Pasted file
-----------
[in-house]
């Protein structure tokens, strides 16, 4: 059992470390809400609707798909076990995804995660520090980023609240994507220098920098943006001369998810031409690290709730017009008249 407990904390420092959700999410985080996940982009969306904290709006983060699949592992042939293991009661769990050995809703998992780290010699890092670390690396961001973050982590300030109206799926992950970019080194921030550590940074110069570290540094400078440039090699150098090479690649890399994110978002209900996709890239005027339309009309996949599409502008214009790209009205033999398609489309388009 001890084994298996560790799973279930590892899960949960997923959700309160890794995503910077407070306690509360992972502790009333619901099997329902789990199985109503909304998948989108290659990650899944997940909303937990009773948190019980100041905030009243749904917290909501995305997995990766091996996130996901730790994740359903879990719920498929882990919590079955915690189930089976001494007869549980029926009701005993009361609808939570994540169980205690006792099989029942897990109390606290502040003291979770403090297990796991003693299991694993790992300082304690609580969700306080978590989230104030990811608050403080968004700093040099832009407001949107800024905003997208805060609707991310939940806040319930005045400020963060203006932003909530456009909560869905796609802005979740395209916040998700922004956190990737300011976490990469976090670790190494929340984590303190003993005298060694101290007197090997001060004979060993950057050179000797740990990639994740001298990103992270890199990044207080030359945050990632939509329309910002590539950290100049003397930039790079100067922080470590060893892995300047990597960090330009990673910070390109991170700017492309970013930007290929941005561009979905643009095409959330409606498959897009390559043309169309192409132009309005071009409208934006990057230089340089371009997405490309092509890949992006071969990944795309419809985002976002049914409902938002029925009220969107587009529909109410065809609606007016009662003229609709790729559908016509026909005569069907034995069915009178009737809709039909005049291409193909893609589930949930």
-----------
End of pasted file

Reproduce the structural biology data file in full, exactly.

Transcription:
[in-house]
């Protein structure tokens, strides 16, 4: 059992470390809400609707798909076990995804995660520090980023609240994507220098920098943006001369998810031409690290709730017009008249 407990904390420092959700999410985080996940982009969306904290709006983060699949592992042939293991009661769990050995809703998992780290010699890092670390690396961001973050982590300030109206799926992950970019080194921030550590940074110069570290540094400078440039090699150098090479690649890399994110978002209900996709890239005027339309009309996949599409502008214009790209009205033999398609489309388009 001890084994298996560790799973279930590892899960949960997923959700309160890794995503910077407070306690509360992972502790009333619901099997329902789990199985109503909304998948989108290659990650899944997940909303937990009773948190019980100041905030009243749904917290909501995305997995990766091996996130996901730790994740359903879990719920498929882990919590079955915690189930089976001494007869549980029926009701005993009361609808939570994540169980205690006792099989029942897990109390606290502040003291979770403090297990796991003693299991694993790992300082304690609580969700306080978590989230104030990811608050403080968004700093040099832009407001949107800024905003997208805060609707991310939940806040319930005045400020963060203006932003909530456009909560869905796609802005979740395209916040998700922004956190990737300011976490990469976090670790190494929340984590303190003993005298060694101290007197090997001060004979060993950057050179000797740990990639994740001298990103992270890199990044207080030359945050990632939509329309910002590539950290100049003397930039790079100067922080470590060893892995300047990597960090330009990673910070390109991170700017492309970013930007290929941005561009979905643009095409959330409606498959897009390559043309169309192409132009309005071009409208934006990057230089340089371009997405490309092509890949992006071969990944795309419809985002976002049914409902938002029925009220969107587009529909109410065809609606007016009662003229609709790729559908016509026909005569069907034995069915009178009737809709039909005049291409193909893609589930949930």